"It was good getting a win coming back
home," Mathis said. "We played well as a team. It was disap-
pointing for me, I mean, my performance. But we played
The 6-foot-8 forward also grabbed three rebounds and added
an assist in 19 minutes of action.
Mathis was a two-time first-team All-City selection at John F.
Kennedy High School in the Bronx. His father, Johnny Mathis,

was his coach. But J.C. didn't get a chance to do much visiting
on this trip.
"We came in (Friday) night, and we had a lot of things as a
team until about 11 o'clock," Mathis said. "So there was really
no time to do anything."
It's been a long road for Mathis since he last played at the Gar-
den in high school. He spent two years at Virginia before trans-
ferring in search of more playing time. As NCAA rules require,
Mathis sat out last year before suiting up for Michigan.
Regardless of his performance, Mathis appreciated being back
in New York.
"It's special every time I come back here," he said. "I really
enjoy playing in this arena."
BIGGER THAN THE GAME: Senior Bernard Robinson played over
break despite the loss of his father on Christmas Day. Bernard
Robinson Sr. had been battling lung cancer for the past year.
"I went home for a couple of days," Robinson said. "I was able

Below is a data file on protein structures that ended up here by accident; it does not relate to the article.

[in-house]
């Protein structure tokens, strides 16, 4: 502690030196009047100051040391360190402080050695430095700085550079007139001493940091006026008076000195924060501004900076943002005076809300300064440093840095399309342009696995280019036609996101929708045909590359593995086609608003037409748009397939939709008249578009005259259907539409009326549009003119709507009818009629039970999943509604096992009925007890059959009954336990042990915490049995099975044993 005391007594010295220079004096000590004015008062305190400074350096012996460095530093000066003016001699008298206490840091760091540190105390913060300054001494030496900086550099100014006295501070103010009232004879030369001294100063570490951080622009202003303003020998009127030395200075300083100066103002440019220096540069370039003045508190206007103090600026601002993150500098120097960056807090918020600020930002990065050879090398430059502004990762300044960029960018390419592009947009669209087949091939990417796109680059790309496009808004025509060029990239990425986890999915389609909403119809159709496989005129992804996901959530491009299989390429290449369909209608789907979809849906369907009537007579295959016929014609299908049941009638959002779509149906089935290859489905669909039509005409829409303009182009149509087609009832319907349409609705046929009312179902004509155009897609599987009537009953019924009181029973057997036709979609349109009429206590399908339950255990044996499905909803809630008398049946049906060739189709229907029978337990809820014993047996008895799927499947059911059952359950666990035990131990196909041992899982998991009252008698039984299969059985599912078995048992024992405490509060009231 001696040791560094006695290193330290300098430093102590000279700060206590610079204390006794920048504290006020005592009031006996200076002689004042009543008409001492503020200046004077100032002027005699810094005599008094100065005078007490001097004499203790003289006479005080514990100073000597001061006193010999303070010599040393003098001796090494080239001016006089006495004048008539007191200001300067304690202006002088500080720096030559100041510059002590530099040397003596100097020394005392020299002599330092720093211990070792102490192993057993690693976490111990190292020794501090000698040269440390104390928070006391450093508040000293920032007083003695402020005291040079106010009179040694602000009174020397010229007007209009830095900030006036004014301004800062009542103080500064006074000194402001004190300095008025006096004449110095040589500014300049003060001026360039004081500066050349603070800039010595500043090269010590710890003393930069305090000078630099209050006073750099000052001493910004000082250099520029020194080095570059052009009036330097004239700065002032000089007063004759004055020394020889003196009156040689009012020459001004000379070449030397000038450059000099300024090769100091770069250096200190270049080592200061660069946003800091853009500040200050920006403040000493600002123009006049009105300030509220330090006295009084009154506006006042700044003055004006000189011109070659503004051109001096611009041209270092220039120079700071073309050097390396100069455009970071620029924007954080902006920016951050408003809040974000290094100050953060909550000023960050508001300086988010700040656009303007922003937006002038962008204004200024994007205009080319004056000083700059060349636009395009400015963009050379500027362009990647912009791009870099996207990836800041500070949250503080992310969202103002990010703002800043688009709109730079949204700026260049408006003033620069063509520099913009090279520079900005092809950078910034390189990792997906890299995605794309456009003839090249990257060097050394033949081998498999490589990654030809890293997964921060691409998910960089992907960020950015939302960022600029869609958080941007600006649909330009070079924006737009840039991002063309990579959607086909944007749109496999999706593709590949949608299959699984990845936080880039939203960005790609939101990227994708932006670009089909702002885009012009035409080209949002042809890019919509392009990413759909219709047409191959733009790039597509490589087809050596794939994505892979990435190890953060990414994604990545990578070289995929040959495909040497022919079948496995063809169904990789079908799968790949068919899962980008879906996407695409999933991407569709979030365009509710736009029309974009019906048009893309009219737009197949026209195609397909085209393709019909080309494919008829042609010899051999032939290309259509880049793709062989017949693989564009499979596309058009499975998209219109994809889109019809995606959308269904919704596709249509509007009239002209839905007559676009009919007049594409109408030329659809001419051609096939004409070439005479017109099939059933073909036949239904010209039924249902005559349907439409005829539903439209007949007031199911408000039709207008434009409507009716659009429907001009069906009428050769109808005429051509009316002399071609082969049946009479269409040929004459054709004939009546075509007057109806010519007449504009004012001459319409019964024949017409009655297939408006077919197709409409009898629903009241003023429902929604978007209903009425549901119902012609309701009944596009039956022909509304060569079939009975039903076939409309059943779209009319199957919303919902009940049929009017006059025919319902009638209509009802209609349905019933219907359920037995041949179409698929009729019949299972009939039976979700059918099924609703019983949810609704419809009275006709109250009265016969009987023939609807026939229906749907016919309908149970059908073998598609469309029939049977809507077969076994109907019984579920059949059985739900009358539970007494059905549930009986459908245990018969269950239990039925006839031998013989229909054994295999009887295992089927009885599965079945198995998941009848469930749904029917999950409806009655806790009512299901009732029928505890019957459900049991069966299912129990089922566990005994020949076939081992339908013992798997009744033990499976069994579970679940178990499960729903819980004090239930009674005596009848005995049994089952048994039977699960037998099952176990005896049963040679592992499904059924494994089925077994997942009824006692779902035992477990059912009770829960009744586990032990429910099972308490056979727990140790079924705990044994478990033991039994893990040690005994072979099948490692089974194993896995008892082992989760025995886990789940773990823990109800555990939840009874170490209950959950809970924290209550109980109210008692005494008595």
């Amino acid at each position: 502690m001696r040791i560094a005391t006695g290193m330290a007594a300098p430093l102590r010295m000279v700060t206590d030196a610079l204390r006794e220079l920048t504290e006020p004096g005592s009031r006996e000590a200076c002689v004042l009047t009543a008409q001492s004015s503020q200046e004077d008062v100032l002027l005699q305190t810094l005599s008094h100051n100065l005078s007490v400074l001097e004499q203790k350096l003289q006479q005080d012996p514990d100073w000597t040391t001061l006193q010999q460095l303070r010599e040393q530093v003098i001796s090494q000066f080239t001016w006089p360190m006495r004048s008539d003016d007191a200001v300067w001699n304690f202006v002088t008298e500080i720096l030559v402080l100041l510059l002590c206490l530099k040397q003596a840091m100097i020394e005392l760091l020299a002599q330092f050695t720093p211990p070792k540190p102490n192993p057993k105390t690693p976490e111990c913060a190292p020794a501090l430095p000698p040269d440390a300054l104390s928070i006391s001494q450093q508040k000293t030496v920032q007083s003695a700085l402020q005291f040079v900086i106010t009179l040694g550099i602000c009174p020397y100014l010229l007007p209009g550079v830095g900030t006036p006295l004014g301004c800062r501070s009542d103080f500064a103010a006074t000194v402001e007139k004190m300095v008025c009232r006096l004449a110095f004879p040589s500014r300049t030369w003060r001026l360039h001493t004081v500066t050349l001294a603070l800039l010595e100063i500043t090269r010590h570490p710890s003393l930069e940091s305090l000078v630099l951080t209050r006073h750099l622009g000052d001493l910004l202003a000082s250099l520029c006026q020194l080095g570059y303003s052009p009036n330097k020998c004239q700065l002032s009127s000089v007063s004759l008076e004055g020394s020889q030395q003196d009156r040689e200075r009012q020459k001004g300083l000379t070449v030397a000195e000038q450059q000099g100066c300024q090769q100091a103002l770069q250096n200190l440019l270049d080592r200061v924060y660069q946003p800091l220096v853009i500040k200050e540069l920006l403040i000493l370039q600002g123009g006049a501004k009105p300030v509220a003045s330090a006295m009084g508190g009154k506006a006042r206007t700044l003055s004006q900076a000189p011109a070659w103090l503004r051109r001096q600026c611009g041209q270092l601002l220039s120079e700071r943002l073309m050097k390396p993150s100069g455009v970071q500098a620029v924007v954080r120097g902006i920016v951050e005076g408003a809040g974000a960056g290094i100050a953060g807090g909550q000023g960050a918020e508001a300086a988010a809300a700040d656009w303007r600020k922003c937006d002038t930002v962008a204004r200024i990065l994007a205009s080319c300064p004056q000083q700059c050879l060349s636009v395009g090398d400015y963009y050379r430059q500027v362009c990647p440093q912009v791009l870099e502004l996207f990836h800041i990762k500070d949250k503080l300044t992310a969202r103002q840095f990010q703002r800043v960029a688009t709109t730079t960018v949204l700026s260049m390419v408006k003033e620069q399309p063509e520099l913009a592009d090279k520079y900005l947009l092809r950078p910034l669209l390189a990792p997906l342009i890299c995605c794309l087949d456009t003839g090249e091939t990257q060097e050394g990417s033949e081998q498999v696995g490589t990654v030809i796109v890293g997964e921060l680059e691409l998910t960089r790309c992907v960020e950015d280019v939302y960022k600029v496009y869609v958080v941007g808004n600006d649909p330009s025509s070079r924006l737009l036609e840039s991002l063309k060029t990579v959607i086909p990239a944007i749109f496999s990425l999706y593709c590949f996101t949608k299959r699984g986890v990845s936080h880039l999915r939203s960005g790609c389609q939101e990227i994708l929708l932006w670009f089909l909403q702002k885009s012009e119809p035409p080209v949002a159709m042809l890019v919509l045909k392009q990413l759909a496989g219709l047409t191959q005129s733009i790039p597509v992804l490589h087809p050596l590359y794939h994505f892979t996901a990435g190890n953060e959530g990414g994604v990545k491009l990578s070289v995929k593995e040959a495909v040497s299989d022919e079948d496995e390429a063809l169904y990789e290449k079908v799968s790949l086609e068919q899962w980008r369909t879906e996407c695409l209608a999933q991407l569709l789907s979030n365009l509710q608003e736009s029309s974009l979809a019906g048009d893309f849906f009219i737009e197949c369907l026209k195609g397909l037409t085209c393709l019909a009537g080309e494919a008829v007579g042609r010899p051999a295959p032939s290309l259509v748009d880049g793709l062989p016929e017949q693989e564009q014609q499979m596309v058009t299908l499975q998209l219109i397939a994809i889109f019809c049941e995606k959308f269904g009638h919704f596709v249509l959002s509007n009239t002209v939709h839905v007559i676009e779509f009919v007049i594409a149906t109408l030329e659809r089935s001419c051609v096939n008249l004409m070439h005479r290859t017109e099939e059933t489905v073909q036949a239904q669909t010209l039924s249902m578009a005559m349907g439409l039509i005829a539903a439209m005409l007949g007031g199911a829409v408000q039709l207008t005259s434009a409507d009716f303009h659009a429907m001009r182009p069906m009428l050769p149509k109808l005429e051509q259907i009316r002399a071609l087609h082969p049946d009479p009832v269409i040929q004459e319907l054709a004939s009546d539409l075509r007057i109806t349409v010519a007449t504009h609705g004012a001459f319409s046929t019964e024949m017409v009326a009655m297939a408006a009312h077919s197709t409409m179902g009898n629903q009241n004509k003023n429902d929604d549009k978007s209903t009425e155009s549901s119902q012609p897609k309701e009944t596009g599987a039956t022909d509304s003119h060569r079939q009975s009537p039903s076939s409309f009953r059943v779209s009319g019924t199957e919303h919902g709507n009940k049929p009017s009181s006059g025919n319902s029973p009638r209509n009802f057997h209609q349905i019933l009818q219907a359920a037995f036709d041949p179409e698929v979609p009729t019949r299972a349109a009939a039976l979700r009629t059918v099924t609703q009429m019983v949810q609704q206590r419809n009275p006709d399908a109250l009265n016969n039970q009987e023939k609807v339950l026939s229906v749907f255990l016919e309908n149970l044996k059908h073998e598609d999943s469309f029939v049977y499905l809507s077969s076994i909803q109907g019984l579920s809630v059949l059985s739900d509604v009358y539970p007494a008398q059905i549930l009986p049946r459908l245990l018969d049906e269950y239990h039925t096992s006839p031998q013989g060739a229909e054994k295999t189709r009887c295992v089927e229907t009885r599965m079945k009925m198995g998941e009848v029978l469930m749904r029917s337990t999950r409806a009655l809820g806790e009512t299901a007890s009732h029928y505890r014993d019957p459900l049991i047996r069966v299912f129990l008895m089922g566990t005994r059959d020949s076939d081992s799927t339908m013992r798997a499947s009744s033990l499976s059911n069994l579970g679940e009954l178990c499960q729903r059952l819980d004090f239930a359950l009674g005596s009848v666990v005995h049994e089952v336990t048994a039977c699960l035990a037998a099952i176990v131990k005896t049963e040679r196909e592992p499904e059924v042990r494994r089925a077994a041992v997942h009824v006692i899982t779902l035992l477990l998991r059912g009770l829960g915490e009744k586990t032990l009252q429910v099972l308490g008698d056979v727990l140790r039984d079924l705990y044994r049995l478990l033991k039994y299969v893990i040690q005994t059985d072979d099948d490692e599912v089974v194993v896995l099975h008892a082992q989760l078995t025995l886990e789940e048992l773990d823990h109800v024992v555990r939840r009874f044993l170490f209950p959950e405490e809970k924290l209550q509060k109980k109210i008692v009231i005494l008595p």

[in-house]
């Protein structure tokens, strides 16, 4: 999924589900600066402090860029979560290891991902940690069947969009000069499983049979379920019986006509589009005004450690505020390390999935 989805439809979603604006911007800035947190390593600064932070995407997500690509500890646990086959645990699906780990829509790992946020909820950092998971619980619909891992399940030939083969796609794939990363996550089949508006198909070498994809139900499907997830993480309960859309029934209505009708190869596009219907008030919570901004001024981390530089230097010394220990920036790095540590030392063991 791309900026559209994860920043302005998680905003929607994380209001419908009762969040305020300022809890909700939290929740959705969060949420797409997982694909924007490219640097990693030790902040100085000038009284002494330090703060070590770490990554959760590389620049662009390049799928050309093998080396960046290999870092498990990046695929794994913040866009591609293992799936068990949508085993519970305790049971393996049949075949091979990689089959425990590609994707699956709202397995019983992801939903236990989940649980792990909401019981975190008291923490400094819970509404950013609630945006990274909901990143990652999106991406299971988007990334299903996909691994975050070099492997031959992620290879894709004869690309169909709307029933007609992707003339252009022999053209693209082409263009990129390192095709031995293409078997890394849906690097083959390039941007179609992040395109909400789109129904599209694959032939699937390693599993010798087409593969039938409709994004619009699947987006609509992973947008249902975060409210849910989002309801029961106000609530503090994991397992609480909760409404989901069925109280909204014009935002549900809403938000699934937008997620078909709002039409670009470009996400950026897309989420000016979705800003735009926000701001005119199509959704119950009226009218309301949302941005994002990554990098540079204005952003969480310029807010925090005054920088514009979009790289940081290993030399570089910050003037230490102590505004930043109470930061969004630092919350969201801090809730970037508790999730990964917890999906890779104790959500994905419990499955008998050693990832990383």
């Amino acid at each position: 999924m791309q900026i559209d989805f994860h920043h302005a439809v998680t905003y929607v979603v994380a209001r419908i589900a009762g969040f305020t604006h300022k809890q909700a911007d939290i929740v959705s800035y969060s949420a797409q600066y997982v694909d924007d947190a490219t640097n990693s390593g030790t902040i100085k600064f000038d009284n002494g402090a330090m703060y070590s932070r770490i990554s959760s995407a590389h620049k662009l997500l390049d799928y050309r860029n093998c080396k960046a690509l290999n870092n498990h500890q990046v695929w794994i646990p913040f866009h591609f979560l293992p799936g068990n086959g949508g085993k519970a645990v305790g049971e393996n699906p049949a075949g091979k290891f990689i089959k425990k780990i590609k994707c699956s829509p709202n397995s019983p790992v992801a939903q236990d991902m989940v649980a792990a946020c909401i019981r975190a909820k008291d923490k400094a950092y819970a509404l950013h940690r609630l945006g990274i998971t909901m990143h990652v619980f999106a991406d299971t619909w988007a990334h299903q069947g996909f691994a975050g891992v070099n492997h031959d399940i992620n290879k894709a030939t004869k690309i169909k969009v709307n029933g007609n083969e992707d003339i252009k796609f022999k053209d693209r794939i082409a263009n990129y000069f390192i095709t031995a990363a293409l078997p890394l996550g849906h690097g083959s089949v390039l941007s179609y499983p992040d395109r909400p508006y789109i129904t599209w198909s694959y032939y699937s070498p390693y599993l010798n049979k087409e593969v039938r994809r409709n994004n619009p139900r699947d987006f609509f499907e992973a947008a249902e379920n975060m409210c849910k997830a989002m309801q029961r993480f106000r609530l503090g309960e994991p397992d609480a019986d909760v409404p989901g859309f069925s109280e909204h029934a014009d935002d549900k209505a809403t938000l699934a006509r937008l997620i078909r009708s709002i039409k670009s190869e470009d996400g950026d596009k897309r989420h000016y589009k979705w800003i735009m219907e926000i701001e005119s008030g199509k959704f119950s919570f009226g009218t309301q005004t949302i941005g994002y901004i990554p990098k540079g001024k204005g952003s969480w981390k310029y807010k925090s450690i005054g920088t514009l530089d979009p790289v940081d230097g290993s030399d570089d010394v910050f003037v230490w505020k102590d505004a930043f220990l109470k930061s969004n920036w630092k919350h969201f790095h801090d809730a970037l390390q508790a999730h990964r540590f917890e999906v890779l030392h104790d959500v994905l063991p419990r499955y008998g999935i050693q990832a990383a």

to talk with my mom and sister for a while. They expressed that
they were doing okay. The team did great for me, talked with me
and comforted me. It definitely feels good to get away to New
York City, and distract myself, to play in the Garden and come up
with a victory."

Robinson decided to play against UCLA on Dec. 27, after
learning of his father's passing. He scored 17 points in the
Wolverines' win. Robinson played again in Michigan's loss to
Boston University on Dec. 30, hours after returning from the
funeral in Washington, D.C. He scored six points and had seven
rebounds in that game. Robinson scored a game-high 19 points
against Fairfield on Saturday.
ALMOST THERE: Chris Hunter is on his way back. The sopho-
more, who underwent arthroscopic knee surgery in mid-Decem-
ber, said that his progress has been "great." He's already circled;
Sunday's home game with Indiana as a possible return date, if
things continue to move along.
"It was something that was bothering me the whole year," said
Hunter, who was averaging 6.2 points per game in his five games
this season. "Hopefully, I can come back 100 percent and be
more accurate and be more explosive."
CHARITY TROUBLE: Michigan's problems at the free-throw line:
continued Saturday against Fairfield. The Wolverines made 6-of-
19 shots from the stripe, bringing their season mark down to 64.6
"For us to be a factor in our conference and have a chance to
have a successful year, that has to improve," Amaker said.